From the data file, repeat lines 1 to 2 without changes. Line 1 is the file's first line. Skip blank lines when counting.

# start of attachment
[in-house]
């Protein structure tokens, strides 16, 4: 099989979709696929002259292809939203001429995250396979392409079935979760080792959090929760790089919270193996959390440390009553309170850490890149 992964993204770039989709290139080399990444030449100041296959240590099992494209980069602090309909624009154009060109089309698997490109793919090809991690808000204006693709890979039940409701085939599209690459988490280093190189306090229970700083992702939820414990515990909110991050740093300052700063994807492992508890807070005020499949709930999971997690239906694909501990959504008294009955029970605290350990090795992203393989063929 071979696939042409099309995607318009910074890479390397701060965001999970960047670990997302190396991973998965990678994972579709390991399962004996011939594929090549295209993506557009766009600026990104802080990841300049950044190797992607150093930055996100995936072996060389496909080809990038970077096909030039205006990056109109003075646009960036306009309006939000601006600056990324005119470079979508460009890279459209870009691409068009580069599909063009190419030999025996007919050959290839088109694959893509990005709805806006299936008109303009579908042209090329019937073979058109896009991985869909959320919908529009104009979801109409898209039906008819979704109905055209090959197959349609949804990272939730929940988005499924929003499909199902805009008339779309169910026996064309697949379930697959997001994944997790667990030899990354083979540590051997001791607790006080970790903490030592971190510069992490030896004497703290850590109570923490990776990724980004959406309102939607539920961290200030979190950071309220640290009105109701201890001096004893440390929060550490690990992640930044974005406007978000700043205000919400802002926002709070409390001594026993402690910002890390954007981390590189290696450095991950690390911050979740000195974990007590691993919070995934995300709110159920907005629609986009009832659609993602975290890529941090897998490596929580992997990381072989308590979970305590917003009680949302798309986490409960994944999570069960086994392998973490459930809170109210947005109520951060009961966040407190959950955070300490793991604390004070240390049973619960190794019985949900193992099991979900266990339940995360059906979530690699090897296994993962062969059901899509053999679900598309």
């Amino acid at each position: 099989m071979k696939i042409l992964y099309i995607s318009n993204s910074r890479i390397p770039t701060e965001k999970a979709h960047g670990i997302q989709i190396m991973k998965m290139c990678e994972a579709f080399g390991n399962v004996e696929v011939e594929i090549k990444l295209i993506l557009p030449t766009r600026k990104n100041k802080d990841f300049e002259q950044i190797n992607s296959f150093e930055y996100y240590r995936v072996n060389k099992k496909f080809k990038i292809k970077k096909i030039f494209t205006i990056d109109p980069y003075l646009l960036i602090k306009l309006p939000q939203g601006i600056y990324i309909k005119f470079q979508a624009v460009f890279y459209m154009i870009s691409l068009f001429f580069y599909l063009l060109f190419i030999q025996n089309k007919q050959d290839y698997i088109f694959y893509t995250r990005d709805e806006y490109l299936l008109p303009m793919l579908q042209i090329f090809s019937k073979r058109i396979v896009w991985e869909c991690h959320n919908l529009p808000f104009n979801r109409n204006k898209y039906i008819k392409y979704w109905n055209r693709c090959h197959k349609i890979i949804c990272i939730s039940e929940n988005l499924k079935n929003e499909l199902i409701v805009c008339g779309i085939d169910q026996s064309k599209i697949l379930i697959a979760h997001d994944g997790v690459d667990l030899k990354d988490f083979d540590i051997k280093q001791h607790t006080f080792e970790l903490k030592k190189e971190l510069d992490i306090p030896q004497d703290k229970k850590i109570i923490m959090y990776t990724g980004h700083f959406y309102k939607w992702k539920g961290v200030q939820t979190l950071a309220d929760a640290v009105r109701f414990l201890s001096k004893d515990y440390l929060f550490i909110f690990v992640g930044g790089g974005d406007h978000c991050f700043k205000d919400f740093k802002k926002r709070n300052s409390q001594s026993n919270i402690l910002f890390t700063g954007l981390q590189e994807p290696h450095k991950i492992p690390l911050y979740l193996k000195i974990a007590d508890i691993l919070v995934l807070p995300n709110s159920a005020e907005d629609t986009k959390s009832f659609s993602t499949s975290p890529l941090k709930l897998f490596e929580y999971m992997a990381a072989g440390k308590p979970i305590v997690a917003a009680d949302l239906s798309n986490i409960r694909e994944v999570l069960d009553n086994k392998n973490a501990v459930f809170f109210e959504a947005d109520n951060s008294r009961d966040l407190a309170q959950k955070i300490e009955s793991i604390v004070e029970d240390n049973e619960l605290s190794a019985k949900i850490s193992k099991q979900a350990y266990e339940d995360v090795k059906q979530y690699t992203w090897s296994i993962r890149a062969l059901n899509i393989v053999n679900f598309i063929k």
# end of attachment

[in-house]
């Protein structure tokens, strides 16, 4: 099989979709696929002259292809939203001429995250396979392409079935979760080792959090929760790089919270193996959390440390009553309170850490890149 992964993204770039989709290139080399990444030449100041296959240590099992494209980069602090309909624009154009060109089309698997490109793919090809991690808000204006693709890979039940409701085939599209690459988490280093190189306090229970700083992702939820414990515990909110991050740093300052700063994807492992508890807070005020499949709930999971997690239906694909501990959504008294009955029970605290350990090795992203393989063929 071979696939042409099309995607318009910074890479390397701060965001999970960047670990997302190396991973998965990678994972579709390991399962004996011939594929090549295209993506557009766009600026990104802080990841300049950044190797992607150093930055996100995936072996060389496909080809990038970077096909030039205006990056109109003075646009960036306009309006939000601006600056990324005119470079979508460009890279459209870009691409068009580069599909063009190419030999025996007919050959290839088109694959893509990005709805806006299936008109303009579908042209090329019937073979058109896009991985869909959320919908529009104009979801109409898209039906008819979704109905055209090959197959349609949804990272939730929940988005499924929003499909199902805009008339779309169910026996064309697949379930697959997001994944997790667990030899990354083979540590051997001791607790006080970790903490030592971190510069992490030896004497703290850590109570923490990776990724980004959406309102939607539920961290200030979190950071309220640290009105109701201890001096004893440390929060550490690990992640930044974005406007978000700043205000919400802002926002709070409390001594026993402690910002890390954007981390590189290696450095991950690390911050979740000195974990007590691993919070995934995300709110159920907005629609986009009832659609993602975290890529941090897998490596929580992997990381072989308590979970305590917003009680949302798309986490409960994944999570069960086994392998973490459930809170109210947005109520951060009961966040407190959950955070300490793991604390004070240390049973619960190794019985949900193992099991979900266990339940995360059906979530690699090897296994993962062969059901899509053999679900598309």